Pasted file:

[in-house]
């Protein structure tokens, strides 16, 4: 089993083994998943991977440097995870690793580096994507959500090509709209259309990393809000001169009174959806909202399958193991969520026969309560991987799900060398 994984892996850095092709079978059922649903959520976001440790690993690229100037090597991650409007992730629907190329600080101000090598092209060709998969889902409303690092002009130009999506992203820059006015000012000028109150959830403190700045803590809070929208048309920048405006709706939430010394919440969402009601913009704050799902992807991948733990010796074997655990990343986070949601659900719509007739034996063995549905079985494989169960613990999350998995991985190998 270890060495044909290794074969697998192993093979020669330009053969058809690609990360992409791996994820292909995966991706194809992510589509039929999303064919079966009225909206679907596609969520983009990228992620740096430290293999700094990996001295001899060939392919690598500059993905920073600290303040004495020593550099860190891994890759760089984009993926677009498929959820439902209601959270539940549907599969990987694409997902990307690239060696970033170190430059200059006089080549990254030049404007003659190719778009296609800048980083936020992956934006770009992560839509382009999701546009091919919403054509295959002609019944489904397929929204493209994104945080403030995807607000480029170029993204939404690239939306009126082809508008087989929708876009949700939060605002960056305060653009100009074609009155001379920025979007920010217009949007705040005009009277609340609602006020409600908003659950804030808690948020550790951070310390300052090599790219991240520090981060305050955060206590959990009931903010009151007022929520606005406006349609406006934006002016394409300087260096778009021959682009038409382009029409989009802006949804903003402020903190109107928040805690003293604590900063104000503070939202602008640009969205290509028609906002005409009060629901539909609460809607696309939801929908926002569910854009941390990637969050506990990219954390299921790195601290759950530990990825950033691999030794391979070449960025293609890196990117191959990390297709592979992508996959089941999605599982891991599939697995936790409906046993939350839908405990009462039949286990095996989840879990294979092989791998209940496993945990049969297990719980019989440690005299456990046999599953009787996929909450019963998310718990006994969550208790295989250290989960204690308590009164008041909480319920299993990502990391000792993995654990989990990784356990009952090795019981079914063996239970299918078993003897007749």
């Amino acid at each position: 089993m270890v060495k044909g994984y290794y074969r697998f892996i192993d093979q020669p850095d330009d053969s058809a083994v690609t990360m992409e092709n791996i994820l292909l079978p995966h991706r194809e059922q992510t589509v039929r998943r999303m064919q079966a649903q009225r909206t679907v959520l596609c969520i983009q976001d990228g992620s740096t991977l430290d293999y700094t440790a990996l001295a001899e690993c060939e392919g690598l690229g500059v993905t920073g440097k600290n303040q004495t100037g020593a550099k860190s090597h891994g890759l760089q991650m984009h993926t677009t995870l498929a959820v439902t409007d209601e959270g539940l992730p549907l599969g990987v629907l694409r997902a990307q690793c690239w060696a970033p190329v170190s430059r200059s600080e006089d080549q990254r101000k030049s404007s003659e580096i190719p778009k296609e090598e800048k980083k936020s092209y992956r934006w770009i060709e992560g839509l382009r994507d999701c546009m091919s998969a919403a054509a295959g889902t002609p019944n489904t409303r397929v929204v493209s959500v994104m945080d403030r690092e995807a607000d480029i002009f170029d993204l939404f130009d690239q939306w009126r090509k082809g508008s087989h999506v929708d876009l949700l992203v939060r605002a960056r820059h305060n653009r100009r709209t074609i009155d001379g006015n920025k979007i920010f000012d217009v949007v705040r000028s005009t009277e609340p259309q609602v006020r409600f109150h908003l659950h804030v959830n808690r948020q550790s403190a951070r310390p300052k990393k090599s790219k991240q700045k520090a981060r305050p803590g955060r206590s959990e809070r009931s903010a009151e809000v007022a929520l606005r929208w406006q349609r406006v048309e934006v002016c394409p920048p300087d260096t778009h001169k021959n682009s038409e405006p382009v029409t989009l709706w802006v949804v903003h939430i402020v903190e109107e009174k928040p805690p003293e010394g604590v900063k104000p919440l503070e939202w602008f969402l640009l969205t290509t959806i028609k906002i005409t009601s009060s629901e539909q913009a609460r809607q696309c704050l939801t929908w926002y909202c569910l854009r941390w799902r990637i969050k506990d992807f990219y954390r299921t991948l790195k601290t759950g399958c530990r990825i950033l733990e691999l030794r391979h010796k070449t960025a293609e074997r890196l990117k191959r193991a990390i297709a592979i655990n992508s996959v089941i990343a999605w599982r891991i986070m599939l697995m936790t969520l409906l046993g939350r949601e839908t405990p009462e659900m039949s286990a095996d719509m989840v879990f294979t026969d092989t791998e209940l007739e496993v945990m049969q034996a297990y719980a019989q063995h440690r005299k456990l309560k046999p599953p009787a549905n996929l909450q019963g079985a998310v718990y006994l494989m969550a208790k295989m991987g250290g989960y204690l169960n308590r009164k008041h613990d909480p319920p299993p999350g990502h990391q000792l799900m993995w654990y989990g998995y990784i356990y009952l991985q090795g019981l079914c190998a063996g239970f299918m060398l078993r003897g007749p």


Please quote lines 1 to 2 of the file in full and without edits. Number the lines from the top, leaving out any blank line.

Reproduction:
[in-house]
């Protein structure tokens, strides 16, 4: 089993083994998943991977440097995870690793580096994507959500090509709209259309990393809000001169009174959806909202399958193991969520026969309560991987799900060398 994984892996850095092709079978059922649903959520976001440790690993690229100037090597991650409007992730629907190329600080101000090598092209060709998969889902409303690092002009130009999506992203820059006015000012000028109150959830403190700045803590809070929208048309920048405006709706939430010394919440969402009601913009704050799902992807991948733990010796074997655990990343986070949601659900719509007739034996063995549905079985494989169960613990999350998995991985190998 270890060495044909290794074969697998192993093979020669330009053969058809690609990360992409791996994820292909995966991706194809992510589509039929999303064919079966009225909206679907596609969520983009990228992620740096430290293999700094990996001295001899060939392919690598500059993905920073600290303040004495020593550099860190891994890759760089984009993926677009498929959820439902209601959270539940549907599969990987694409997902990307690239060696970033170190430059200059006089080549990254030049404007003659190719778009296609800048980083936020992956934006770009992560839509382009999701546009091919919403054509295959002609019944489904397929929204493209994104945080403030995807607000480029170029993204939404690239939306009126082809508008087989929708876009949700939060605002960056305060653009100009074609009155001379920025979007920010217009949007705040005009009277609340609602006020409600908003659950804030808690948020550790951070310390300052090599790219991240520090981060305050955060206590959990009931903010009151007022929520606005406006349609406006934006002016394409300087260096778009021959682009038409382009029409989009802006949804903003402020903190109107928040805690003293604590900063104000503070939202602008640009969205290509028609906002005409009060629901539909609460809607696309939801929908926002569910854009941390990637969050506990990219954390299921790195601290759950530990990825950033691999030794391979070449960025293609890196990117191959990390297709592979992508996959089941999605599982891991599939697995936790409906046993939350839908405990009462039949286990095996989840879990294979092989791998209940496993945990049969297990719980019989440690005299456990046999599953009787996929909450019963998310718990006994969550208790295989250290989960204690308590009164008041909480319920299993990502990391000792993995654990989990990784356990009952090795019981079914063996239970299918078993003897007749």